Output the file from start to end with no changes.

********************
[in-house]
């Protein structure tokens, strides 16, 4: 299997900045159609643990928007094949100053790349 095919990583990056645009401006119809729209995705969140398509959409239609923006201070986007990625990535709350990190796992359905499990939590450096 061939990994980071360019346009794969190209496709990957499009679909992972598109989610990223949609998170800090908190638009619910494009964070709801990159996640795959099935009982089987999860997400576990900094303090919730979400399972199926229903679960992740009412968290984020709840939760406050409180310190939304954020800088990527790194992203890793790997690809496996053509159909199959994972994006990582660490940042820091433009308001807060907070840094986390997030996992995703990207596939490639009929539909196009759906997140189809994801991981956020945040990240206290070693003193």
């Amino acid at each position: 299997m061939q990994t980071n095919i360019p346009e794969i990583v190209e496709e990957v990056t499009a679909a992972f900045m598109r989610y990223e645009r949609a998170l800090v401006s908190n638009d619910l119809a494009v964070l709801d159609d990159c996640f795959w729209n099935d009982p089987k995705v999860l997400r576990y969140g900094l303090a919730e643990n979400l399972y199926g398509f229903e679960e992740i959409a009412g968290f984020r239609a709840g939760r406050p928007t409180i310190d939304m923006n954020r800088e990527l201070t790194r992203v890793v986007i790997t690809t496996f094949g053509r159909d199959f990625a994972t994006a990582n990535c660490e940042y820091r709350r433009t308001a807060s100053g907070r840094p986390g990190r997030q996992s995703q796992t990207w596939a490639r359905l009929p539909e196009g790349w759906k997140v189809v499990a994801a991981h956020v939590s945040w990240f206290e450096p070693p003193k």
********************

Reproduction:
[in-house]
């Protein structure tokens, strides 16, 4: 299997900045159609643990928007094949100053790349 095919990583990056645009401006119809729209995705969140398509959409239609923006201070986007990625990535709350990190796992359905499990939590450096 061939990994980071360019346009794969190209496709990957499009679909992972598109989610990223949609998170800090908190638009619910494009964070709801990159996640795959099935009982089987999860997400576990900094303090919730979400399972199926229903679960992740009412968290984020709840939760406050409180310190939304954020800088990527790194992203890793790997690809496996053509159909199959994972994006990582660490940042820091433009308001807060907070840094986390997030996992995703990207596939490639009929539909196009759906997140189809994801991981956020945040990240206290070693003193």
């Amino acid at each position: 299997m061939q990994t980071n095919i360019p346009e794969i990583v190209e496709e990957v990056t499009a679909a992972f900045m598109r989610y990223e645009r949609a998170l800090v401006s908190n638009d619910l119809a494009v964070l709801d159609d990159c996640f795959w729209n099935d009982p089987k995705v999860l997400r576990y969140g900094l303090a919730e643990n979400l399972y199926g398509f229903e679960e992740i959409a009412g968290f984020r239609a709840g939760r406050p928007t409180i310190d939304m923006n954020r800088e990527l201070t790194r992203v890793v986007i790997t690809t496996f094949g053509r159909d199959f990625a994972t994006a990582n990535c660490e940042y820091r709350r433009t308001a807060s100053g907070r840094p986390g990190r997030q996992s995703q796992t990207w596939a490639r359905l009929p539909e196009g790349w759906k997140v189809v499990a994801a991981h956020v939590s945040w990240f206290e450096p070693p003193k």